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SWP-CPN Pilot Study on Humanitarian Assistance

In recent years the nature of emergencies have changed so that the vast majority of humanitarian crises are now acknowledged to be conflict related. These emergencies are often described as 'complex' emergencies. Recognising the need to pre-empt the social, political and economic forces that culminate in conflict, the EU commissioned SWP in January 1997 to manage its new initiative the Conflict Prevention Network (CPN). This pilot project brings together a pool of expertise comprised of academic institutions, NGOs and independent experts to provide analytical and operational input to the EU system.

It is now realised that humanitarian assistance is almost never free from a whole range of social, political, economic and security implications which go far beyond the intended humanitarian impact.
Aware of the problems faced by the humanitarian aid community, ECHO is seeking to understand if and how principles, policies, and practices can be adapted to improve adherence to humanitarian principles through the provision of humanitarian assistance. SWP-CPN will carry out a pilot assessment study on humanitarian assistance also drawing on the experience of one complex emergency, namely, Sudan. The study will run from May-October 1998 with the final report being completed by November 1998.

Study aims and objectives

The research which will be conducted through qualitative analysis goes beyond the 'project evaluation stage' to examine the wider political, social, and economic impact of humanitarian assistance. At a practical level, the study will seek to recommend ways in which ECHO and its operational partners could refine the type and process of aid delivery, with a view to minimising the 'negative' impact of humanitarian assistance and proactively planning for the political, so far "unintentional" side-effects. The findings should serve as a platform for debate about the possible need for changes in policies and practices in other complex political emergencies.

Issues to be studied

The following eight hypotheses address some specific criticisms and/or unintentional side-effects with regard to delivery of humanitarian assistance, and will be the study's basis for analysis.
Humanitarian assistance:
* creates economic and political dependency, thus blocking potential future development, rehabilitation, and reconstruction.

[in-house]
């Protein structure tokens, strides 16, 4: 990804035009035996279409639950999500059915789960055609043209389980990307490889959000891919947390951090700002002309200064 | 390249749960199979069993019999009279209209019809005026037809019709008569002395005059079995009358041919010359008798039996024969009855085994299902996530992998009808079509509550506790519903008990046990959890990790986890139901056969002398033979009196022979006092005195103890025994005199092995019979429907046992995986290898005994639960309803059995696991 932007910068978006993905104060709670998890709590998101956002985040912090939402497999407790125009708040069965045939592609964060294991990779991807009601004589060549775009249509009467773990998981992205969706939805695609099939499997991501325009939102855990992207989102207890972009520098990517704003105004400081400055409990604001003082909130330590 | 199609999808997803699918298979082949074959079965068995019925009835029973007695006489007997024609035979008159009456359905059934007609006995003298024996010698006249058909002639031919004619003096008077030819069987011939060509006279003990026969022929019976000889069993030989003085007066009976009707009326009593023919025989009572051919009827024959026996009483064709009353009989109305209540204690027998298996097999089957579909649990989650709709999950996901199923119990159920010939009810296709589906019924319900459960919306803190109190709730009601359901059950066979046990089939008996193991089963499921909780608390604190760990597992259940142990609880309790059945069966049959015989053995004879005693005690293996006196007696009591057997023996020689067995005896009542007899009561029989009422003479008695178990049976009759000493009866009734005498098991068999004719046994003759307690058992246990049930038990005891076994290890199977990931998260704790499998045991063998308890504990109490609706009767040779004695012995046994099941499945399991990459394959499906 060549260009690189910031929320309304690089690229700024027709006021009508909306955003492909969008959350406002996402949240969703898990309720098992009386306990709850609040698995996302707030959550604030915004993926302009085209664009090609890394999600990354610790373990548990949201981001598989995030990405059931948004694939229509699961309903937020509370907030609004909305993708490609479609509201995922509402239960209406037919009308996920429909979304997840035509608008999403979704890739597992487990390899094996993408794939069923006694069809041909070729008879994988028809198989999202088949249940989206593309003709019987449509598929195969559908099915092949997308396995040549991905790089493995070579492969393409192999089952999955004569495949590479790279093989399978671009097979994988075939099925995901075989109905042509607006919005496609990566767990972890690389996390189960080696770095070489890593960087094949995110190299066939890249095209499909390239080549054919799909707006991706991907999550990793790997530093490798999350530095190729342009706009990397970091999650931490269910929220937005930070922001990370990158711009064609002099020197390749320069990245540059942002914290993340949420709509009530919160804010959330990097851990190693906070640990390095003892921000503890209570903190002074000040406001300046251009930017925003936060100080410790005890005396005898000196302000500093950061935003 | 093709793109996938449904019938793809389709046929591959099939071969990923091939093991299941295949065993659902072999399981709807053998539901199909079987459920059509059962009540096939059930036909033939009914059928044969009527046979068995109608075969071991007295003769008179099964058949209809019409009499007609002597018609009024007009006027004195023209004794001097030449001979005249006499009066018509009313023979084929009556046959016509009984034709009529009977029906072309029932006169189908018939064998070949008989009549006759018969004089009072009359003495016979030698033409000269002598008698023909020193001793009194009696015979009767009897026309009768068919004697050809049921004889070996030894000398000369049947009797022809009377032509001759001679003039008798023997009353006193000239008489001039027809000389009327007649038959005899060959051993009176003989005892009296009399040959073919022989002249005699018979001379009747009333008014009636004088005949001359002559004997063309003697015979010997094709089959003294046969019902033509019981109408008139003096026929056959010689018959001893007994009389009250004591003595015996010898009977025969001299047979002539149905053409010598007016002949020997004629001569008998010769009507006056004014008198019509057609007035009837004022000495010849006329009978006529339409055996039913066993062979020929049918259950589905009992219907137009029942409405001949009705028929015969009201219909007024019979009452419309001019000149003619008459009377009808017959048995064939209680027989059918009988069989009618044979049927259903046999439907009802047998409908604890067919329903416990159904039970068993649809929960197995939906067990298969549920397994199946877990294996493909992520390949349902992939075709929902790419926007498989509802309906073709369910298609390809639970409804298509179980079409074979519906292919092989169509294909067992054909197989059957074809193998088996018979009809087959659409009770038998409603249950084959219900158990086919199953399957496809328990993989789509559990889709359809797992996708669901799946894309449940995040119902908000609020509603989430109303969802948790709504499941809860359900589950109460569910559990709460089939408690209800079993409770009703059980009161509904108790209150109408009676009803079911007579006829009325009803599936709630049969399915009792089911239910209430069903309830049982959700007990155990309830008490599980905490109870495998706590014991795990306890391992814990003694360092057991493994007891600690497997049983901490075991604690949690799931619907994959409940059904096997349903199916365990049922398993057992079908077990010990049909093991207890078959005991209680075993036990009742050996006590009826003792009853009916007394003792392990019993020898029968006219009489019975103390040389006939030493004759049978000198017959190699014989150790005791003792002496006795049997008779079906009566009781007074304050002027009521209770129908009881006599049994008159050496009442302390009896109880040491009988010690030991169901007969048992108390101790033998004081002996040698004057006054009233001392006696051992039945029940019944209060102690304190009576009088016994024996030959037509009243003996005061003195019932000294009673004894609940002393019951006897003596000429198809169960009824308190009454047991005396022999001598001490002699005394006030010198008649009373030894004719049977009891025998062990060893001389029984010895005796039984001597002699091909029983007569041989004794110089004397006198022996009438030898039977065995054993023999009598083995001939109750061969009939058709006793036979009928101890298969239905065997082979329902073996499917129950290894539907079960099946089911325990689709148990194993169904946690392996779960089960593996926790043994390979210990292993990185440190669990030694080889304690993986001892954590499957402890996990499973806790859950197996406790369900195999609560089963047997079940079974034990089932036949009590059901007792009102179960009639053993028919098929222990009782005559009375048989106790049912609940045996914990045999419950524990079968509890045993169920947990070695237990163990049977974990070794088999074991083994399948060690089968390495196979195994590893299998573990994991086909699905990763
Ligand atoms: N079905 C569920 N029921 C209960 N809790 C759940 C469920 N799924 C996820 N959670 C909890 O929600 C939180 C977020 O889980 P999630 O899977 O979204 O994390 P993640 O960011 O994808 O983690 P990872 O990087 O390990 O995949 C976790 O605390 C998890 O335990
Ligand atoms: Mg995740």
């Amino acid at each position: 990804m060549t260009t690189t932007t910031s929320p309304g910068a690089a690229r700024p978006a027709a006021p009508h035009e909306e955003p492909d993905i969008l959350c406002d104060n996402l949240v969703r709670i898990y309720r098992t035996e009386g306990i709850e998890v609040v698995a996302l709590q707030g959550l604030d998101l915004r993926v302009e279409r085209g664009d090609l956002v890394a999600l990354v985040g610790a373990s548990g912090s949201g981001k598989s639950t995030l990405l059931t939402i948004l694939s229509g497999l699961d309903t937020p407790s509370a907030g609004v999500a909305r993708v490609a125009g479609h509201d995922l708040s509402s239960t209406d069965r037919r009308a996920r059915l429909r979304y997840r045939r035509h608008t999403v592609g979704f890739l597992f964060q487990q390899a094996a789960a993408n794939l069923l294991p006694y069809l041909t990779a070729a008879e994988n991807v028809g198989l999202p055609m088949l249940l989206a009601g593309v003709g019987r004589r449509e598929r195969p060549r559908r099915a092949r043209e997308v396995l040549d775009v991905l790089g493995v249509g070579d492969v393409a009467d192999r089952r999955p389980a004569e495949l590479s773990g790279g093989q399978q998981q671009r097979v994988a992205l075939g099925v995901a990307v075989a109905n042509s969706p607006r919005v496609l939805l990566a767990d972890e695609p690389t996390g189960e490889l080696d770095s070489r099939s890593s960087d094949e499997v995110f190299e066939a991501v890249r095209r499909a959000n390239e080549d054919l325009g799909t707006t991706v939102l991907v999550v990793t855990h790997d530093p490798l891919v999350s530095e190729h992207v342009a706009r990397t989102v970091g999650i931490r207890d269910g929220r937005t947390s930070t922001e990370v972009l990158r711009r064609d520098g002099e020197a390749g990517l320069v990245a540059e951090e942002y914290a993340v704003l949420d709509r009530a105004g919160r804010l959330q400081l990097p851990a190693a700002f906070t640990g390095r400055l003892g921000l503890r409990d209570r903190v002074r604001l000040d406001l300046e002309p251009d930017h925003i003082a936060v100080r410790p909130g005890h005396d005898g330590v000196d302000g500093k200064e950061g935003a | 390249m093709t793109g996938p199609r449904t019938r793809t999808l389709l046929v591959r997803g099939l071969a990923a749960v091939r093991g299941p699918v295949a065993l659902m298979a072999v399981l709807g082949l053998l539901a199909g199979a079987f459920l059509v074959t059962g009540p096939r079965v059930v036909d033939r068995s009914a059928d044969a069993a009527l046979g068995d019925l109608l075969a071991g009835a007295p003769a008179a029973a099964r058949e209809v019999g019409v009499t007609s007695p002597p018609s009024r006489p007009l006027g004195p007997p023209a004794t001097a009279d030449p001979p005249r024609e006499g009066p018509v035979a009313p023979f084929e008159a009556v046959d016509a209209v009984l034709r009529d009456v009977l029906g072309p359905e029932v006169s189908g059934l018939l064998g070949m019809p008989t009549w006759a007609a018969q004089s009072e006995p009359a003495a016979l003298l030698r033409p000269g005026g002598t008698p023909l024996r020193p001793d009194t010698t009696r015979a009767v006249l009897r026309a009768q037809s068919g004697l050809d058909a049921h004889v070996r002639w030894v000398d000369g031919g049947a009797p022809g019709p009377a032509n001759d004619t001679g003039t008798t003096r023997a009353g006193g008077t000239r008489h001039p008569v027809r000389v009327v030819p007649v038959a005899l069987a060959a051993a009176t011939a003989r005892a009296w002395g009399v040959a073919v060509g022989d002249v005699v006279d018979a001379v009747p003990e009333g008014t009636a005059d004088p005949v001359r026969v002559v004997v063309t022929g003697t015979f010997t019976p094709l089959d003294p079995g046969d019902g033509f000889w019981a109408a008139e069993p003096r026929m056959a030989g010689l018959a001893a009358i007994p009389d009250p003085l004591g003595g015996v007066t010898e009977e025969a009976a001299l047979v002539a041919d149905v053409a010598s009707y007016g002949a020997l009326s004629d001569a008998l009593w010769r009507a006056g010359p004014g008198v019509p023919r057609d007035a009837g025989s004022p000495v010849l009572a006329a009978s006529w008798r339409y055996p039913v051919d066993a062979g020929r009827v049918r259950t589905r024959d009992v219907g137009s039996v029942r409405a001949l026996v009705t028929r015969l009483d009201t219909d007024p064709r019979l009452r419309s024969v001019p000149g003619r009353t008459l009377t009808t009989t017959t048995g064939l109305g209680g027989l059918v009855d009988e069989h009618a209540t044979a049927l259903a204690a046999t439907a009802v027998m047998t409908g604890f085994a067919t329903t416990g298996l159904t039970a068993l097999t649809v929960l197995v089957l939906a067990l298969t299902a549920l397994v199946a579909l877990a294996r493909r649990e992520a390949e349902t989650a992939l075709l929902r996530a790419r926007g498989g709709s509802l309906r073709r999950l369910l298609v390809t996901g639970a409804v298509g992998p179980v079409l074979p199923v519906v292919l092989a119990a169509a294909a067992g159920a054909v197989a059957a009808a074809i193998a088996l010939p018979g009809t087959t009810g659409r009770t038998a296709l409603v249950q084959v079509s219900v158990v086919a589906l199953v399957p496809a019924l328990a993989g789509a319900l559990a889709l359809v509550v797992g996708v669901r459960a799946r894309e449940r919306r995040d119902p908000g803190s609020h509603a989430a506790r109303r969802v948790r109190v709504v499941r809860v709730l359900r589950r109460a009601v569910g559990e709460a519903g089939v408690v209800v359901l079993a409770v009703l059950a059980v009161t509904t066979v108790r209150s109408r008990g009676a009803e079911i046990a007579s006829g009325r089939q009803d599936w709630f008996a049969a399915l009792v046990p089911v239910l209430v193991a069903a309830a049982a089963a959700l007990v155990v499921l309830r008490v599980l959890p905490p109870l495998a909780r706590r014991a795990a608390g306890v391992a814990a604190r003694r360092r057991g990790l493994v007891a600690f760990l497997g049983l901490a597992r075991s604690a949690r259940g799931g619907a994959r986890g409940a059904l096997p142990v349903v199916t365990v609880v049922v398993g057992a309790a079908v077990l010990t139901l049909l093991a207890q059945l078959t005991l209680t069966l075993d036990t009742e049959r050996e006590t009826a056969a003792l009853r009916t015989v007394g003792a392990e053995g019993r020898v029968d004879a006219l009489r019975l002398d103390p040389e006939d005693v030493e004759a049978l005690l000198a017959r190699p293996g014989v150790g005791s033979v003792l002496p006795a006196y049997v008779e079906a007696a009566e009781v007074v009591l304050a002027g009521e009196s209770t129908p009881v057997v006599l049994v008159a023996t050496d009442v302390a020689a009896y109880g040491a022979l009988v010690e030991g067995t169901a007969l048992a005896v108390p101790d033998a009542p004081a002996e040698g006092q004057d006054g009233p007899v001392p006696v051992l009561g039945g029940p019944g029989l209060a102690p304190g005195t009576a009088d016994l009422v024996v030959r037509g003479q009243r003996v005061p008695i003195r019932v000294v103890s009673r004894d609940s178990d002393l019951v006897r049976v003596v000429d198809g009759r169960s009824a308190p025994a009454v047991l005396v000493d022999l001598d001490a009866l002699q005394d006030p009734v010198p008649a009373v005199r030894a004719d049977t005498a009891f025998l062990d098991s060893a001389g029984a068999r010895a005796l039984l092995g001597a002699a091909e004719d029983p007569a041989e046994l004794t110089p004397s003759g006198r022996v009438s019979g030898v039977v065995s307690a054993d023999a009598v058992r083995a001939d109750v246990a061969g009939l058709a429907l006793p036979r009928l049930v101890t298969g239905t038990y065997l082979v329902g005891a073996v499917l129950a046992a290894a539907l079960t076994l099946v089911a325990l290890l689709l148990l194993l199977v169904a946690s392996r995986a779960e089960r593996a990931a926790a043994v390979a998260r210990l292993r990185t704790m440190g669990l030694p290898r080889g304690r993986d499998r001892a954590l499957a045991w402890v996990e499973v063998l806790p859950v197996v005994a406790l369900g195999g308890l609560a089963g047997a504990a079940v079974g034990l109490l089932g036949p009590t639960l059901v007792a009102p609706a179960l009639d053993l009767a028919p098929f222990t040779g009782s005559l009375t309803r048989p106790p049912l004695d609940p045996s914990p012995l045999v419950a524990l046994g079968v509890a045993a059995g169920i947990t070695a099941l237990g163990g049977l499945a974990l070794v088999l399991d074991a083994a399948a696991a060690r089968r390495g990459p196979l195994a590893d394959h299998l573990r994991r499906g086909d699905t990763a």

* fuels the war economy through a spin-off effect.
* fuels active war activities and severely alters a conflict.
* causes population movements.
* severely alters a country's political and social structures and grants legitimacy.
* undermines local capacities.
* unintentionally allows and possibly encourages human rights abuses.
* is provided within a policy vacuum which allows for (and is based on) political action and/or inaction of a variety of international actors. As such, it potentially assumes a legitimising aspect.

A specific series of questions have been formulated to address each hypothesis - the question of proportionality is important.

Methodology and work plan

The study will be conducted in three stages: an initial literature review on humanitarian assistance; expert interviews (with field practitioners and other experts) on humanitarian assistance and specifically Sudan and/or an empirical case study on Sudan; and finally a policy assessment paper integrating the conclusions of a workshop on July 8th 1998 with the findings of the papers and workshops. Depending on its success, this study may be followed up with other more detailed studies.

For further information please contact: SWP-CPN, Zeller Weg 27, 82067 Ebenhausen, Germany. Tel: 49 81 7870380, Fax: 49 81 7870406, e-mail:

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Reference this page

SWP-CPN Pilot Study on Humanitarian Assistance. Field Exchange 4, June 1998. p17.



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